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Get bilingual: why you should study foreign languages

By JASMINE ABDELGAFAR

Most undergraduate programs require students to complete courses in a non-english language before graduating. However, this isn’t the case at UT. Foreign language and studying abroad are greatly encouraged at UT, with over 30 programs offered annually, but they aren’t mandatory despite the utility of multilingualism in today’s globalized world.

At UT since foreign languages are not mandatory, students are more motivated because they are not forced to take a language. They are in class because they want to be,” said Dr. James Aubry, head of the department of languages and linguistics.

Aubry said that UT’s policy encourages students to learn languages by choice, and is no reason not to explore non-native dialects.

Aubry also agreed with the numerous benefits of multilingualism which, according to research published by multiple sources on the American Council on the Teaching of Foreign Languages’ (ACTFL) website, include the correlation of language learning and higher academic achievements, increased cultural awareness and an increase in an individual’s chances of getting a job. The latter is particularly important for college students looking for employment after graduation.

Multilingualism and an ability to communicate with a diverse group of people are assets to employers who are constantly dealing with a multitude of different audiences. An individual’s fluency in other languages also showcases his or her determination when it comes to learning a new skill. Individuals with second language fluency could see an increase in pay between 12 percent to 14 percent more than monolingual speakers, according to US News.

Recent research by the American Academy of Neurology also demonstrates how multilingualism allows information to pass through a greater number of channels by increasing the neural pathways. This leads to an improved function in the brain’s executive roles and attention abilities. It also delays the onset of the effects of Alzheimer’s and dementia.

Vanessa Rukholm, assistant professor of French and Italian, also supports multilingualism.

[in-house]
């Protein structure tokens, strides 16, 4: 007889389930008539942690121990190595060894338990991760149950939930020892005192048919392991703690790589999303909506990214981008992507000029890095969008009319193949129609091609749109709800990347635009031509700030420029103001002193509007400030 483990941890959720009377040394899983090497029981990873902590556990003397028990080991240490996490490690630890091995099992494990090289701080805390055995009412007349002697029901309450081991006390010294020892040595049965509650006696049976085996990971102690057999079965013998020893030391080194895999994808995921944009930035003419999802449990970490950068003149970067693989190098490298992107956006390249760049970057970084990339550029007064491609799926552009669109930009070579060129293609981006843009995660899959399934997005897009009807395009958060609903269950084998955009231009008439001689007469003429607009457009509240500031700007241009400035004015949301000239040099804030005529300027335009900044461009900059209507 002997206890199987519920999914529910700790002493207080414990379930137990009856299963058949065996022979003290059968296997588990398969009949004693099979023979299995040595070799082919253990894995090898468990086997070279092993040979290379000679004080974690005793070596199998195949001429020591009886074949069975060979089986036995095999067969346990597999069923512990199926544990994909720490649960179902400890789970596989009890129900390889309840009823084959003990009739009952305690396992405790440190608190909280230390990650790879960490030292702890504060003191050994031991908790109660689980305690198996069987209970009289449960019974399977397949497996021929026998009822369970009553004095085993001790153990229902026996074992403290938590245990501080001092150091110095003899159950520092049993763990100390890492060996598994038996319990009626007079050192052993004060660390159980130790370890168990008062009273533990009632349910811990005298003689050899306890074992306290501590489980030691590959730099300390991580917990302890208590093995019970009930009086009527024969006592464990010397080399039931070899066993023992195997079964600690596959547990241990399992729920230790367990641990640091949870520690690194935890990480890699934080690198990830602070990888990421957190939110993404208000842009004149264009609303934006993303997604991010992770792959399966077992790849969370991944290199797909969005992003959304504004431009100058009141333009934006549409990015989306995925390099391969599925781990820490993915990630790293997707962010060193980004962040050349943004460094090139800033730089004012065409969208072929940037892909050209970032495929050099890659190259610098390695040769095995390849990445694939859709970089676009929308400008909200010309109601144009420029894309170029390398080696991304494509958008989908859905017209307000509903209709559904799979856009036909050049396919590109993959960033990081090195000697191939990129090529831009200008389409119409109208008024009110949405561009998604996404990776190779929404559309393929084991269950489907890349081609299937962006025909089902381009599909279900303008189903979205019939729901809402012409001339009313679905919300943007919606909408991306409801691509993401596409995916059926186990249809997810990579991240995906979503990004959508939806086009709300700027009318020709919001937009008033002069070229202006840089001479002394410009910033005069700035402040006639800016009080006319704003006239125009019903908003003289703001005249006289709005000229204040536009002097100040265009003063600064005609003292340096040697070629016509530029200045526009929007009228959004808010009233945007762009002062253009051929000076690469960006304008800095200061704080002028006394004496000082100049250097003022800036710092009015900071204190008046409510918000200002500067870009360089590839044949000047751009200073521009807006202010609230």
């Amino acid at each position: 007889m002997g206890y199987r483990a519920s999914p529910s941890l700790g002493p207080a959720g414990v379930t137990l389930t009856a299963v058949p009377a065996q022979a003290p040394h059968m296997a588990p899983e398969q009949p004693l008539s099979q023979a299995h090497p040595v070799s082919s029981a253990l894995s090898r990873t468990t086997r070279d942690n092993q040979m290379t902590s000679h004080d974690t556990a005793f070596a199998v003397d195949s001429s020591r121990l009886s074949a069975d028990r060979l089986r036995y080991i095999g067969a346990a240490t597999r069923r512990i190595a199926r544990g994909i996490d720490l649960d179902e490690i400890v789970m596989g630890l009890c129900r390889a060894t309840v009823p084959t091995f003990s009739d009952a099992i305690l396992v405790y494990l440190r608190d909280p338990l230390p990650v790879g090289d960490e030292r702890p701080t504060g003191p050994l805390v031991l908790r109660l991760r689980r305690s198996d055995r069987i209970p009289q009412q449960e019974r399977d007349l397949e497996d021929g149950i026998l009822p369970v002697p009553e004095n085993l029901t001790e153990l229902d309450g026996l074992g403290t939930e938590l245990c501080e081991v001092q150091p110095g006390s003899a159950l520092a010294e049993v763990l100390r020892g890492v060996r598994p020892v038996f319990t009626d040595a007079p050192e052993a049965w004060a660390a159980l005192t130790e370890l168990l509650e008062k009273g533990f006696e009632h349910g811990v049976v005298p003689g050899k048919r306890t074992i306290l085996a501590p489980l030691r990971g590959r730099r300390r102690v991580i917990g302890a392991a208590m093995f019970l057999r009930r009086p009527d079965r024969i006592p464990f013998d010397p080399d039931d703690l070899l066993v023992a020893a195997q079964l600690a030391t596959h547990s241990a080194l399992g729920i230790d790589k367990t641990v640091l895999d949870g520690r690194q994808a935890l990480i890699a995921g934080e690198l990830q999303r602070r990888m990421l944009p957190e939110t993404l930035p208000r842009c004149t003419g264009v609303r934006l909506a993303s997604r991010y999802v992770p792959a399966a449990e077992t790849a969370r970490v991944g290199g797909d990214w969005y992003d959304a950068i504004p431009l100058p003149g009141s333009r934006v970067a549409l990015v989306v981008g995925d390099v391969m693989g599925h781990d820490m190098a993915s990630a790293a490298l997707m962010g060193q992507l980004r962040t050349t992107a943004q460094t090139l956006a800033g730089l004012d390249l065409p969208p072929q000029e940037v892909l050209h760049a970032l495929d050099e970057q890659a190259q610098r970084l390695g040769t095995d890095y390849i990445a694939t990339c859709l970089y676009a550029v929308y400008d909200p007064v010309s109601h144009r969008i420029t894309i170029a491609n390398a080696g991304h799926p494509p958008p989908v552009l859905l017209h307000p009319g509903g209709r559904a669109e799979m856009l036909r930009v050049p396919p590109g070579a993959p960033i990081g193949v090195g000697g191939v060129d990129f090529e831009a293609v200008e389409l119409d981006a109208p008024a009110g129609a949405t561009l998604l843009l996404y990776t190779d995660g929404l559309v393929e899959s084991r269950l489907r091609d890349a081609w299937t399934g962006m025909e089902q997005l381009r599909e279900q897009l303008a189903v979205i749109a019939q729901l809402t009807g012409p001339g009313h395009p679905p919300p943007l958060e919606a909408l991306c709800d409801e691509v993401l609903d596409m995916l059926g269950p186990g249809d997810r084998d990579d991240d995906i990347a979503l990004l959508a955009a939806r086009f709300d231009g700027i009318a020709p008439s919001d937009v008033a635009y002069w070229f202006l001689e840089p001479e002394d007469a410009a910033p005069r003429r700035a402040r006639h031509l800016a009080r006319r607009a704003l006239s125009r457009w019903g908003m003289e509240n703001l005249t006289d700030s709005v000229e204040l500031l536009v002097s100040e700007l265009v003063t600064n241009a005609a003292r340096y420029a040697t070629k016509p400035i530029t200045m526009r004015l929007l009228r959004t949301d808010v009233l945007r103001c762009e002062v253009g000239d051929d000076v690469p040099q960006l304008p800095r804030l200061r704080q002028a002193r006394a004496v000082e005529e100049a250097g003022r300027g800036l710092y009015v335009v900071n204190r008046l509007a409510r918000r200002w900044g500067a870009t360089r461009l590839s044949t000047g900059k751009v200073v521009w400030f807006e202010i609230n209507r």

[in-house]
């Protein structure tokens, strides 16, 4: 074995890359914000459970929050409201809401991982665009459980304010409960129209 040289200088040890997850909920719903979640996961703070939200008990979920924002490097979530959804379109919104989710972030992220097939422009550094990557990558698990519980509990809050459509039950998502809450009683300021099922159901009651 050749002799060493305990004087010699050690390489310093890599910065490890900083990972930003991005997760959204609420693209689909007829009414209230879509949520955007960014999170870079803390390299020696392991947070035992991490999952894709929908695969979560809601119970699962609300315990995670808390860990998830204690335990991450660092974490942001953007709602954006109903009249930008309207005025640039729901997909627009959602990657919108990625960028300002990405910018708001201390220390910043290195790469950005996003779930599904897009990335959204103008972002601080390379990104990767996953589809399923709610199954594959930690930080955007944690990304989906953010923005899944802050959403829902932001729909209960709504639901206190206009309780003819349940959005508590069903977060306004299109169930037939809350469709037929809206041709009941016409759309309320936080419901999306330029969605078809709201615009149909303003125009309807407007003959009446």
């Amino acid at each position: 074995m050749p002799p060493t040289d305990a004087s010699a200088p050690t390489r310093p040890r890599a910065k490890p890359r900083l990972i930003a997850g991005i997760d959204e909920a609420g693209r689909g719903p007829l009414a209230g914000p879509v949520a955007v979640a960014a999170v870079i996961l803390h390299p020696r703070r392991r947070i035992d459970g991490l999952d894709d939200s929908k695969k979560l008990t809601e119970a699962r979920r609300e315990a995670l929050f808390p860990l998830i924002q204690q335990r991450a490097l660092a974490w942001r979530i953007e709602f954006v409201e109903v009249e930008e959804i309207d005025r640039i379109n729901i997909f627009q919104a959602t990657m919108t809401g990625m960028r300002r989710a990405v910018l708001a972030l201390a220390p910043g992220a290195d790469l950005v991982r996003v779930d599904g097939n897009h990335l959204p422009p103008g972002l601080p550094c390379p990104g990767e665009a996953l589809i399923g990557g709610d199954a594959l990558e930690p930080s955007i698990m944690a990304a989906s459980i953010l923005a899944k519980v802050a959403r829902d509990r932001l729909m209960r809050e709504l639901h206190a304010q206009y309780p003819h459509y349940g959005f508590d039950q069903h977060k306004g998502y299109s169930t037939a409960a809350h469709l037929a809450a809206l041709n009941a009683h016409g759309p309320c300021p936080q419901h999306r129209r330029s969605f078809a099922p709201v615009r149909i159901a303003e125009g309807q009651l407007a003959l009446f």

“Human beings connecting with one another and trying to understand each other is one of the most important and significant things we can do,” Rukholm said. “There’d be a lot fewer conflicts if adults took the time to learn someone else’s language.”

Some students at UT would rather not go through the process of learning a new language. This is largely due to the perceived difficulty of the process as well as the lack of necessity of a new language. Kassandra Weeks, a junior, is a monolingual student that decided to spare herself extra studying.

“Language learning sounds cool but why would I learn it if I don’t need it,” Weeks said. “It’s not necessary for me to graduate and I’m sure I’ll find a job without being bilingual.”

Since UT is located in South Florida, students are surrounded with a demand for bilingual Spanish-English speakers due to the prominent Latino population. According to a survey conducted by the Northern Illinois University, 86 percent of businesses and 84.2 percent of nonprofits think that Spanish as a second language would be beneficial to them.

Multilingualism is now a vital aspect of many industries including business, healthcare, tourism, education, film and many others. This is recognized by other countries, including Canada and most European countries, where language learning is mandated by policy makers and offered to students at a young age.

“The U.S. is falling far behind other industrialized nations on this and risks getting left out of the conversation as a result, ” Rukholm said.

Jasmine Abdelgafar can be reached at jasmine.abdelgafar@spartans.ut.edu

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